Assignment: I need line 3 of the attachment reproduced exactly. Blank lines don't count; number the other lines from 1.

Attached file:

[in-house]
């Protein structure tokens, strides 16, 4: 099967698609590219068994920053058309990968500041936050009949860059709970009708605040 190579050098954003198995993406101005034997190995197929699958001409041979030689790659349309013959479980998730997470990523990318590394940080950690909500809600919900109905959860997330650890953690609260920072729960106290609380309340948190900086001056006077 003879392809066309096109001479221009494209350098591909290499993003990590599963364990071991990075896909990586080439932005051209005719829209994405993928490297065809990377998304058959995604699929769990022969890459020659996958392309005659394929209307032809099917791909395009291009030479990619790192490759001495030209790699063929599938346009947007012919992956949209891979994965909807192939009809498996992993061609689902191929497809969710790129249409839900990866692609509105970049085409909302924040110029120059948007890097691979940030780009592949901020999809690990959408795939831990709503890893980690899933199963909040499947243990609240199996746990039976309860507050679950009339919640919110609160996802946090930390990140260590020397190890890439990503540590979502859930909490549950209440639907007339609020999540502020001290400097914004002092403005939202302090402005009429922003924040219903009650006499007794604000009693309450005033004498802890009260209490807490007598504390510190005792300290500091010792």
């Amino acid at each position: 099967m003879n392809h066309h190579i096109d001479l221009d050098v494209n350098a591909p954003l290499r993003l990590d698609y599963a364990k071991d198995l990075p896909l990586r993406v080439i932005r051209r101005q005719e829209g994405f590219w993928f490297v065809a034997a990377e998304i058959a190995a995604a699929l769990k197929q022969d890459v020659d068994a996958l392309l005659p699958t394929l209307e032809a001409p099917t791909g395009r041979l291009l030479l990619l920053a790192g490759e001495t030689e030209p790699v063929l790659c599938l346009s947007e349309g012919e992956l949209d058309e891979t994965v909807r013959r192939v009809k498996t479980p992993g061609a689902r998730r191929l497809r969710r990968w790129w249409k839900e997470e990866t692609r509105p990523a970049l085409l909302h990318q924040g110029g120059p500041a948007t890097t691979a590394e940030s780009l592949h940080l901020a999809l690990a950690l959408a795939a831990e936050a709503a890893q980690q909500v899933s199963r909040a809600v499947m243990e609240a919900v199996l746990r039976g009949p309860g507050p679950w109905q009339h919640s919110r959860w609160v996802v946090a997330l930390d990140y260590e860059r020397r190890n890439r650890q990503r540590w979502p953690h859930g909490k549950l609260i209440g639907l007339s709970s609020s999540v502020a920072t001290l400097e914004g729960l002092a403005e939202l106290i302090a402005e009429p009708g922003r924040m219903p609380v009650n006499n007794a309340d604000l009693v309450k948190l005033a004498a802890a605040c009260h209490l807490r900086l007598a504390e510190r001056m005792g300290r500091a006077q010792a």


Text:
């Amino acid at each position: 099967m003879n392809h066309h190579i096109d001479l221009d050098v494209n350098a591909p954003l290499r993003l990590d698609y599963a364990k071991d198995l990075p896909l990586r993406v080439i932005r051209r101005q005719e829209g994405f590219w993928f490297v065809a034997a990377e998304i058959a190995a995604a699929l769990k197929q022969d890459v020659d068994a996958l392309l005659p699958t394929l209307e032809a001409p099917t791909g395009r041979l291009l030479l990619l920053a790192g490759e001495t030689e030209p790699v063929l790659c599938l346009s947007e349309g012919e992956l949209d058309e891979t994965v909807r013959r192939v009809k498996t479980p992993g061609a689902r998730r191929l497809r969710r990968w790129w249409k839900e997470e990866t692609r509105p990523a970049l085409l909302h990318q924040g110029g120059p500041a948007t890097t691979a590394e940030s780009l592949h940080l901020a999809l690990a950690l959408a795939a831990e936050a709503a890893q980690q909500v899933s199963r909040a809600v499947m243990e609240a919900v199996l746990r039976g009949p309860g507050p679950w109905q009339h919640s919110r959860w609160v996802v946090a997330l930390d990140y260590e860059r020397r190890n890439r650890q990503r540590w979502p953690h859930g909490k549950l609260i209440g639907l007339s709970s609020s999540v502020a920072t001290l400097e914004g729960l002092a403005e939202l106290i302090a402005e009429p009708g922003r924040m219903p609380v009650n006499n007794a309340d604000l009693v309450k948190l005033a004498a802890a605040c009260h209490l807490r900086l007598a504390e510190r001056m005792g300290r500091a006077q010792a």